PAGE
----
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Video transcript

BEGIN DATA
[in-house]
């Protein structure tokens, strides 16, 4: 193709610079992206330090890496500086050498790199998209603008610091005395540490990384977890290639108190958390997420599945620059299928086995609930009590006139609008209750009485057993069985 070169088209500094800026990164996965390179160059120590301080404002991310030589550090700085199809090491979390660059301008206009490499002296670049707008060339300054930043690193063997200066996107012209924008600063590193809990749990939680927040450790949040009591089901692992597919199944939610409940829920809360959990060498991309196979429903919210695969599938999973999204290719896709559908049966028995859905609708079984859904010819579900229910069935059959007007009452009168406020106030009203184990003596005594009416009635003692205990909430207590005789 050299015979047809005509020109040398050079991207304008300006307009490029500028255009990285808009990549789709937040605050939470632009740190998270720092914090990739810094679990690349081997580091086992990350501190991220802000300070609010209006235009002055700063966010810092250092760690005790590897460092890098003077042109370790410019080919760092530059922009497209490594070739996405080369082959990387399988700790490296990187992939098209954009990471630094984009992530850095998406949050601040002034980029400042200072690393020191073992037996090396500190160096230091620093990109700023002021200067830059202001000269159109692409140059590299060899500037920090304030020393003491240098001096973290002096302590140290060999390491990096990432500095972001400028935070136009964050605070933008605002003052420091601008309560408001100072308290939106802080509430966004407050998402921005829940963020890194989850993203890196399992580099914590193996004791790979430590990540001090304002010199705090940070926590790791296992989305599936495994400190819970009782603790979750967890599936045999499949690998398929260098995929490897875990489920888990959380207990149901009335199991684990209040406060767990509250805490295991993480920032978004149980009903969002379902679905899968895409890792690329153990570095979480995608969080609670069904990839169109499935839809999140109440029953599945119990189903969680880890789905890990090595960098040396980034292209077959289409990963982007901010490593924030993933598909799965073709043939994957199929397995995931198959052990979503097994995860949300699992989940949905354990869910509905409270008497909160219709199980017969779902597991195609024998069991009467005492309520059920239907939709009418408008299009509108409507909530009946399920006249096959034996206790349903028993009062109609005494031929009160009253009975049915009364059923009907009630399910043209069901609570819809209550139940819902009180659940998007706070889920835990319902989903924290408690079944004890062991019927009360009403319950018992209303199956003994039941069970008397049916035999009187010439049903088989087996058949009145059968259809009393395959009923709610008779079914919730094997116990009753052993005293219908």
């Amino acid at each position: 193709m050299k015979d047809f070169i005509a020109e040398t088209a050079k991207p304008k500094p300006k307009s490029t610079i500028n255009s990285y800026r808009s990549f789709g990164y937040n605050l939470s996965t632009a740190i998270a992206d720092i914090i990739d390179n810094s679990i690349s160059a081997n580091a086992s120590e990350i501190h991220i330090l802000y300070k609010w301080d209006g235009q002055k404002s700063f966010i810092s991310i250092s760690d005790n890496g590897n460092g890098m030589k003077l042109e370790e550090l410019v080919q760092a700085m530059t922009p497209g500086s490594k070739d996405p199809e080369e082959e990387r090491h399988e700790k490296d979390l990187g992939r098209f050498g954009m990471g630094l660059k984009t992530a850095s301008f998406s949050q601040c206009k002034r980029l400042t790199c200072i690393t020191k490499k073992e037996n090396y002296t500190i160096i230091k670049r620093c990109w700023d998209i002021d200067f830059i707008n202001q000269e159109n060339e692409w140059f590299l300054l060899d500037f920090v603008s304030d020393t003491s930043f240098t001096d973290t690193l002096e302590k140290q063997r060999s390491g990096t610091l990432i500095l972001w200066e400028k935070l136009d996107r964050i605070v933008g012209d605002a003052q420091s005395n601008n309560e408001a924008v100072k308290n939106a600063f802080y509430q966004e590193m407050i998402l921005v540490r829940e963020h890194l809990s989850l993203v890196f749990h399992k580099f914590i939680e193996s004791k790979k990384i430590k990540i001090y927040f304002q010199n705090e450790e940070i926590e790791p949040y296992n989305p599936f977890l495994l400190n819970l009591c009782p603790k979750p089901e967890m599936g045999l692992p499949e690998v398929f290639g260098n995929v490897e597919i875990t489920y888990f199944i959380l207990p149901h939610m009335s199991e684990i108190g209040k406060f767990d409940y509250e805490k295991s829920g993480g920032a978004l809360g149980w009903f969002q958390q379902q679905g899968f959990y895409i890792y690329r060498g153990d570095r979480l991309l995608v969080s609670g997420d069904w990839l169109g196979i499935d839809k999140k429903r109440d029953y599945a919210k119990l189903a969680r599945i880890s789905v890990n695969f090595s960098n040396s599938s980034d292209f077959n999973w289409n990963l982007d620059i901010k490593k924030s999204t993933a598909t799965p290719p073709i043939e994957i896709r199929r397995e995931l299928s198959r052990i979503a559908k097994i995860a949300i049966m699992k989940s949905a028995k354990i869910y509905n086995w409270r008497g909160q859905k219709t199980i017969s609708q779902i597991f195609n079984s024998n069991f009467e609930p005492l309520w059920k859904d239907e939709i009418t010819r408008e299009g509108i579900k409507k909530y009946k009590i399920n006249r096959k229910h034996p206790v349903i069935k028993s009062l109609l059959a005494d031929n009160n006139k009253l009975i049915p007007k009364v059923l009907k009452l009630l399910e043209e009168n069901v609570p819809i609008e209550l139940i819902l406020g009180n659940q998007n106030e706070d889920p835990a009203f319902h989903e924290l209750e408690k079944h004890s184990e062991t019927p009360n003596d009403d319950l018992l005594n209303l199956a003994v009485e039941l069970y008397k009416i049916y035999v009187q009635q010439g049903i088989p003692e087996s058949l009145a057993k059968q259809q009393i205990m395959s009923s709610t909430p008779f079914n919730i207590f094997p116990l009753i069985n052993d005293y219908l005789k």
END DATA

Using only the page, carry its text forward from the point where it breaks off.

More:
- [Sal] What we're going to do is think about the graphs of marginal utility and total utility curves. And so right over here, I have a table showing me the marginal utility I get from getting tennis balls. And so it says look if I have no tennis balls and I'm not able to play tennis, so I'm pretty happy when I get that first ball. It gives me a marginal utility of 100. Now you might say 100 what Sal? And I would say to you well that's the thing about marginal utility. We're using fairly abstract units here. We're not speaking in terms of dollar or opportunity cost. We're just have this abstract unit, we could call it utility units if we want, but what really matters is the relation between these values. So for example, that second ball, it's nice, now I can lose that first ball or I don't have to chase that first ball around as frequently, but it's not as, I don't get as much incremental utility as I got from that first ball. That first ball allowed me to play tennis. Now the second ball, I was already playing tennis, now my tennis is just going to be a little bit more pleasant. So the marginal utility one way to think about it, this is 80 and this is 100, the marginal utility of that second ball is 80% of what that first ball is. Now I promised that I would graph these, so let's get a graph out here So there we go. And let's start plotting these and see what it looks like. Well that first ball gave me a utility of 100. The second ball gives me a utility of 80. Third ball, you see the trend. This is a downward sloping, if this was a line, these are discrete values here, but if I cared about 1/2 of a tennis ball or 3/4 of a tennis ball, then I could connect the dots here as well. But you can see that it is downward sloping line if you were to connect the dots. So three balls, utility of 60. If I have four balls, it's a utility of 40. Five balls, utility of 20. And once again, when I get that fifth ball, yeah it's nice, but now my pockets are getting pretty full and I was all, it's hard to play tennis with those full pockets. By the time I get that sixth ball, I get no marginal utility from that. I don't have a place to store it, it's I don't really, I'm not really into it. And then that seventh ball, I actually view it as a negative. It's one extra ball to worry about. No place to store it, it's taking up space in my life. And so if you were to connect the dots, we're talking about a discrete case, but oftentimes you could think about something that's a little bit more continuous where the quantity is more granular if you said pounds of chocolate or something like that, then you could imagine in general for a marginal utility curve, to be able to connect these dots. And you see in this case, it is downward sloping. So this is the marginal utility, the marginal utility curve. Notice that it is slopes down, slopes down. And this you're generally going to see this for any marginal utility curve because the incremental benefit of that next amount, that next unit, is seldom as good as the benefit of getting it before. You get tired of the thing, you start running out of space, you've already consumed more than you need of it. And this is consistent with what we know from the law of demand. And the law of demand, every incremental amount of quantity, people are like well I already have some, and this might not be, the law of demand is not talking about just an individual, it's talking about a market, but the market as a whole is made up of individuals, and if each individual is saying, hey you know that first unit really matters to me, but the next unit, it's nice, but not as good, so I'd pay less for it. And then the unit after that, it's nice, so I might pay less for it. And so if you aggregate all those individuals, that's where that law of demand comes from. These are consistent ideas, and that's why the demand curve, you are also, it is sloping down. Price is usually on this axis instead of utility, and you could imagine price as being a proxy for utility. And quantity of course is on this axis right over here. So this is quantity of balls. So that's our marginal utility curve. What about total utility? So let me have a table here that shows total utility. And total utility from marginal utility is pretty straightforward. All you do is say okay, well that first ball, when I have one ball, my total utility is the same as my marginal utility. And so you're going to have that same starting place at when your consumption is just beginning. But then your total utility from two balls, well I had 100 utility units from the first ball, and then I get 80 more from that second ball, so it's gonna be 180. So for two balls, my total utility is 180. All I'm doing is I just added that to that. Now for three balls I add that to that to that. I take 180 and I add the 60 extra utility units I get for that third ball, and now I'm at 240. So that third ball gives me, gets me to 240 right over there. Now the fourth ball, once again, I'm just gonna take 240 and add the incremental utility of that fourth ball, the marginal utility of that fourth ball. That gets me to 280. So that gets me to 280, which is right over, let's see, 20, 30, 20, 40, 60, 80. So this is right over there. Now that fifth ball, I'm just gonna take the 280 and then the marginal utility of the fifth ball, add 20, gets me to 300. Fifth ball gets me to 300 which would be right around there. Now the sixth ball gave me no incremental, no marginal utility, so my total utility, when I have six balls, stays the same. I'm indifferent as to whether I have five or six balls. So the sixth ball, it is now flat right over here. And now the seventh ball, I'm tired of these tennis balls. I'm being overwhelmed by them. I'm finding it stressful. And so it actually has a negative marginal utility, and so my total utility, if someone forced me to have seven balls, my total utility would now go down by 20. And so my total utility now would be 280, right over here. And you could see the marginal utilities here, if you just say look this is plus 80, this is plus 60, this is plus 40, this is plus 20, this is plus zero, and then this is minus 20. And so you see the numbers right over, right over there. Now this tennis ball example, this would be a discrete case. You wouldn't have 1/2 a tennis ball or pi tennis balls or something like that, but if we wanna speak in general terms, you could think about connecting the dots, if you had a more continuous example. And your total utility curve might look something like this. Now what's interesting is right when you're beginning consumption you're starting at the same place. Well that makes sense. Your first unit, you get marginal utility, that's gonna be your total utility. And this is upward sloping as long as you're getting some positive marginal utility from each increment. So as long as my marginal utilities were positive, well this graph is going to be increasing. But notice, because the marginal utilities are getting are decreasing right over here, the rate of increase for total utility is decreasing, the slope here is decreasing. You can view the marginal utility as the slope of the total utility curve. And then notice the total utility curve has a maximum value, it's starting to hit a maximum value right over there, when the marginal utility curve is hitting zero. Because beyond that point, where at least in this example we had negative marginal utility. And so when you add that seventh unit, well that's gonna make your total utility curve go down, and so you're gonna have a negative slope in this particular example.